MM: A natural follow-up question, it seems to me, is why has France taken action, given the fact that several international parties, whether individual nation states or larger entities like the UN, have all intervened in the Libyan political and military conflict to varying degrees? France has not often been pegged as the most overt political actor in the North African country. So why make such an overt move now?
JH: While François Hollande was not a media-friendly president, Emmanuel Macron is. Moreover, Macron is definitely someone who thinks primarily in terms of headlines. In his first 100 days, he sought announcements to that effect. He was in a hurry to make a splash on each important facet of his agenda. The July 25th peace talks on Libya must be looked at in that context.
France opposed the United States’ intervention in Iraq in 2003. It therefore was very important for Paris that its own ostensible zeal in Libya eight years later be perceived as a success. Starting in 2014, it became clear that the intervention in Libya was the opposite of success. During his 2012-2017 time in office, Hollande avoided the topic of Libya as much as possible. In terms of public perception, he was loathe to be associated with “Sarkozy’s mess” in any way.
Macron was fully aware of that awkward reluctance on Libya and chose to break with it. One month after becoming president, he said France made a mistake by waging war in Libya the way it did in 2011. So the sudden rhetorical escalation and the peace talks give the impression of a new start, a wiser French approach to Libya. In its actions, however, Paris has been supporting Haftar for almost three years now. The only change under Macron is the greater visibility. France’s thinking and actual policy have not changed. There is no “new start.”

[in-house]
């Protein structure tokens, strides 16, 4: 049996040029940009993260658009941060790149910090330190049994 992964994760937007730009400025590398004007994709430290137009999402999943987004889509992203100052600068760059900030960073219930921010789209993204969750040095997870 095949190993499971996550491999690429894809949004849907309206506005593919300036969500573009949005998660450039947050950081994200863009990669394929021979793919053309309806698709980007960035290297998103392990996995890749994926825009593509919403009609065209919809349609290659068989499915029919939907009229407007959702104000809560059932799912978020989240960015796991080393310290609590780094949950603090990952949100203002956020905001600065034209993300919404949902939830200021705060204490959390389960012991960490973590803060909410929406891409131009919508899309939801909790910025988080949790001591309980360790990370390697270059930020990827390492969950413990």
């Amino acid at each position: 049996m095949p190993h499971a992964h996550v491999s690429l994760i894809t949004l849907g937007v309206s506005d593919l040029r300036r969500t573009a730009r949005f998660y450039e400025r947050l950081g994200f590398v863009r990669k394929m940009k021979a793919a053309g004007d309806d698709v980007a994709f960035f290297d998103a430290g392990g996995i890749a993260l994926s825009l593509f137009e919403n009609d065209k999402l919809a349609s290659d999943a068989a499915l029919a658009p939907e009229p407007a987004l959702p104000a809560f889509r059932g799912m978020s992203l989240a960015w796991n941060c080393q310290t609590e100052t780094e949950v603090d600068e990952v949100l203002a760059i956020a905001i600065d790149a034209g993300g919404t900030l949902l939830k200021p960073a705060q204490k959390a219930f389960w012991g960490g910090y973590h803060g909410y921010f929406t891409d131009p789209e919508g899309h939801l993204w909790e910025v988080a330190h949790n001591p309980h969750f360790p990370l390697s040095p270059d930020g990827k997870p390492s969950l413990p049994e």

MM: That comes up against characterizations of France’s foray into Libya as a “sudden” and “new” development, then. I wonder if you might sketch out more of the backstory, so to speak, of Paris’s Libya policy, its key actors and positions, and how that has changed under Macron, if it did indeed change?
JH: The main champion in Paris of the marked preference for Haftar’s military campaign in Libya has been Jean-Yves Le Drian. He is a hawk who has recommended several times since September 2014 that France intervene militarily in Libya. In the five years prior to becoming France’s Foreign Minister in May, Le Drian was a very influential defense minister under Hollande. I don’t expect him to be as powerful under the current president as he was from 2012 to 2017. But, interestingly, since Macron swept into power on May 14, he co-opted Le Drian’s views and ideas on the Middle East and Africa. This definitely is the case for Libya.
MM: While France seems to be backing the LNA, does Haftar or Sarraj have more to gain in the partnership with the European country? I know it is a question that, of course, is a reductive one in some senses, for it forgets that there are many actors in Libya. So, while not neglecting that there is a power dynamic between the two most prominent figures, might we characterize Paris’s singular focus on Haftar and Sarraj too narrow to make real political inroads?